Verse 16 - 18

"...causeth all... to receive a mark..."

In the Universal Products Code (UPC) each pair of lines represents a number, with the exception of the pair of lines on the left; the two in the center and the two on the right side. These are referred to as "guide bars" which help the scanner read the product info when scanned from a variety of positions. The width and spacing of the lines representing the numbers determine which numbers are recognized by the scanner.

In the first example of the UPC (Universal Products Code) shown above, it can be seen clearly that the lines representing the three 6's on the right half of the bar-code are the same width as the three guide bar line sets (left, middle and right). While there was probably no sinister intentions considered in the developement of the UPC; it is evident that if such a system were to fall into the hands of the right person, it could easily be employed or understood to be a 666 based system. Perhaps if solid guide bar lines had been used, which could not be interpreted as having numerical value, the possibility of it use in such a way would be negated: but the fact is, that the current guide bar lines are identical to those used for the number "6" on the right side of all UPC bar-codes, despite the developers insistence that this cannot be construed to represent any connection to the Biblical 6-6-6.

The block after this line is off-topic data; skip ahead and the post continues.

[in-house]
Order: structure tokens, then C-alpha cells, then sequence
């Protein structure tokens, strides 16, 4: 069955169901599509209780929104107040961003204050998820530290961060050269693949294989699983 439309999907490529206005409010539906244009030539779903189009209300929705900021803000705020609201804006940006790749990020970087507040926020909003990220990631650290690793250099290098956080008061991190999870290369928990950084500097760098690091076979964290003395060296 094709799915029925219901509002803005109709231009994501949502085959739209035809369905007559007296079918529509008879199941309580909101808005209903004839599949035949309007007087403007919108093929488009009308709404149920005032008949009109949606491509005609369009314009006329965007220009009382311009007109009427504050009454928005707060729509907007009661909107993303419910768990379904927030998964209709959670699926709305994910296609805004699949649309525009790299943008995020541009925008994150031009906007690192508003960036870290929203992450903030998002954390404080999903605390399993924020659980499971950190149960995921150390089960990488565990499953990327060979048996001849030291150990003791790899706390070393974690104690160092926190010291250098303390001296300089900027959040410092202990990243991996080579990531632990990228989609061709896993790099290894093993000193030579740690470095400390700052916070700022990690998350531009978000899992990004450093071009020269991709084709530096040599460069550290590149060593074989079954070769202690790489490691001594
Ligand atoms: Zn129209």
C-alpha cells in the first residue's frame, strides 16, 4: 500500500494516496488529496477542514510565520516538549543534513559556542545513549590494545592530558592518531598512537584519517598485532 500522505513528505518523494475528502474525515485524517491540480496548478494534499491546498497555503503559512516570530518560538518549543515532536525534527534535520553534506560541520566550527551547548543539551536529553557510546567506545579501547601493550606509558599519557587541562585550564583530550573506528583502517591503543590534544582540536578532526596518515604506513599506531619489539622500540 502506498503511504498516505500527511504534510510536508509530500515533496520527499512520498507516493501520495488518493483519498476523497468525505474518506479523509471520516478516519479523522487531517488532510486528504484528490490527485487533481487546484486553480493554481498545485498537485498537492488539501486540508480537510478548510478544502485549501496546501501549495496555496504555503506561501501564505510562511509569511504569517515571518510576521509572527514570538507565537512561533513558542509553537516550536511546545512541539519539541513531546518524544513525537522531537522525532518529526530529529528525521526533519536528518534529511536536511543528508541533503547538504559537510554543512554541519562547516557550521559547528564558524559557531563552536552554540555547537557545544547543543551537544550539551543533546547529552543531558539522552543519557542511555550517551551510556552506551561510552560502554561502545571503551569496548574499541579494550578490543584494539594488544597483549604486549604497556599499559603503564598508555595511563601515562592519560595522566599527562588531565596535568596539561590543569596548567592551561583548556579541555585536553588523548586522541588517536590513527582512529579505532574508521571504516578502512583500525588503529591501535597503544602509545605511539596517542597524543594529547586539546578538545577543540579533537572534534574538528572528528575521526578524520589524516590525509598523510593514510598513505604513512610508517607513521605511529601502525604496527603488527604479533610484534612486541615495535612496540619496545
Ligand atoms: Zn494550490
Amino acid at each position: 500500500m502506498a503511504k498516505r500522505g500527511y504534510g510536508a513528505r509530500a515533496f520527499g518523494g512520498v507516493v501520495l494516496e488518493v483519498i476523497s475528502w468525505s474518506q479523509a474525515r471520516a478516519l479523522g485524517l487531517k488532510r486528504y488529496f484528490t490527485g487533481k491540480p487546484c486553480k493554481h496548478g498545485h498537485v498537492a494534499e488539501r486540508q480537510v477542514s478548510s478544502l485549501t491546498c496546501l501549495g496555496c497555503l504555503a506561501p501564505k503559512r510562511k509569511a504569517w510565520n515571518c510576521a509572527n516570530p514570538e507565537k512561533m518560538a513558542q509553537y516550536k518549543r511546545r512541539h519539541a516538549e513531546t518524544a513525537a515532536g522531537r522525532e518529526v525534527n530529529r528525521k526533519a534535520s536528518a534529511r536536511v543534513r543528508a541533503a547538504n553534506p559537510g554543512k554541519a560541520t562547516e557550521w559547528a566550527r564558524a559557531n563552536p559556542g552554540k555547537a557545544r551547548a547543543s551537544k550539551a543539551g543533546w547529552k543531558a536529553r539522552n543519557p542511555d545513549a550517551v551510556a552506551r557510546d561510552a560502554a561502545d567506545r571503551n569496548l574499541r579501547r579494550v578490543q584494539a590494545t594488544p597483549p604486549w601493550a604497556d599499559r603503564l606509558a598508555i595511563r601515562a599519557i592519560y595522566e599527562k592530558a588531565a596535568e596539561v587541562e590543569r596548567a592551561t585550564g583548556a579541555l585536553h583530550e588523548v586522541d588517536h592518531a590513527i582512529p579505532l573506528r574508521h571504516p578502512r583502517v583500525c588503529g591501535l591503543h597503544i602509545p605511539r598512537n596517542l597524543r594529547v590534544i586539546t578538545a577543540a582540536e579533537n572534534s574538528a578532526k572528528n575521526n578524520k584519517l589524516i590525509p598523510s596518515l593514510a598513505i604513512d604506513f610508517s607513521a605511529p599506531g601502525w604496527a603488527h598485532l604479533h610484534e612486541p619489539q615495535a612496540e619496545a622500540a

In the instance of the second bar-code example, you will see the number 6 on the extreme right side, and two others between the left and center guide bars. The latter two are comprised of a thin and a thick line, which may help to distinguish which half of the UPC code the three different 6's are in when read by the scanner at different angles. Currently, within the guide bars of a standard UPC, there are enough digits, to include a persons Social Security Number or possibly a bank account number. A very secure system could be realized, since the only one who would have access to an account would be the person to whom the code for that account have been applied to their body (hand or forehead).

In connection with the possible use of bar-codes as a means of identification, the United States Patent Office has issued a patent (# 5,878,155 - Dated 2 Mar, 1999) to a man in Texas, for using bar-codes in this manner. In citing a precedent for such a thing, he used the example of the Nazis tatoo-ing the Jews during World War II. Full details, including drawings and schematics for this can be view by going online to the U.S. Copyright & Patent Office, and entering the patent number in the search box for that purpose.